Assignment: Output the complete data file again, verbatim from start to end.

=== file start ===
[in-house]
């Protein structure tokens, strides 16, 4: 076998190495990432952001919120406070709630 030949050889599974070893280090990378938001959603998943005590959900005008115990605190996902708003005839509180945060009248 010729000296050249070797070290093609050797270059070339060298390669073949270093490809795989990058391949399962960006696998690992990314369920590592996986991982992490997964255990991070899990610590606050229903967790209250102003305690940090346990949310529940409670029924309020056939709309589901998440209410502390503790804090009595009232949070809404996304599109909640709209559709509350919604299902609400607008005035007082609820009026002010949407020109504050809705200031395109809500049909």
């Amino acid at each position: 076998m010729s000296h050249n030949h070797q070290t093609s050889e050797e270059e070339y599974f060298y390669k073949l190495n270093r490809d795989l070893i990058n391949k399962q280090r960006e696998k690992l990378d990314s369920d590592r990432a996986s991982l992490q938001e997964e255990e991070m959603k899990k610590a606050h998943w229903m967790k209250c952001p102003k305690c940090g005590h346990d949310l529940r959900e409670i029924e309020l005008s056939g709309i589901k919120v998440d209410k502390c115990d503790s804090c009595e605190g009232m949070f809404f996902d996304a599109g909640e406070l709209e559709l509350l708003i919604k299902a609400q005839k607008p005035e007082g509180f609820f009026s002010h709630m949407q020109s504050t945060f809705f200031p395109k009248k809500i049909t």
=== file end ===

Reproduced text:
[in-house]
């Protein structure tokens, strides 16, 4: 076998190495990432952001919120406070709630 030949050889599974070893280090990378938001959603998943005590959900005008115990605190996902708003005839509180945060009248 010729000296050249070797070290093609050797270059070339060298390669073949270093490809795989990058391949399962960006696998690992990314369920590592996986991982992490997964255990991070899990610590606050229903967790209250102003305690940090346990949310529940409670029924309020056939709309589901998440209410502390503790804090009595009232949070809404996304599109909640709209559709509350919604299902609400607008005035007082609820009026002010949407020109504050809705200031395109809500049909």
């Amino acid at each position: 076998m010729s000296h050249n030949h070797q070290t093609s050889e050797e270059e070339y599974f060298y390669k073949l190495n270093r490809d795989l070893i990058n391949k399962q280090r960006e696998k690992l990378d990314s369920d590592r990432a996986s991982l992490q938001e997964e255990e991070m959603k899990k610590a606050h998943w229903m967790k209250c952001p102003k305690c940090g005590h346990d949310l529940r959900e409670i029924e309020l005008s056939g709309i589901k919120v998440d209410k502390c115990d503790s804090c009595e605190g009232m949070f809404f996902d996304a599109g909640e406070l709209e559709l509350l708003i919604k299902a609400q005839k607008p005035e007082g509180f609820f009026s002010h709630m949407q020109s504050t945060f809705f200031p395109k009248k809500i049909t």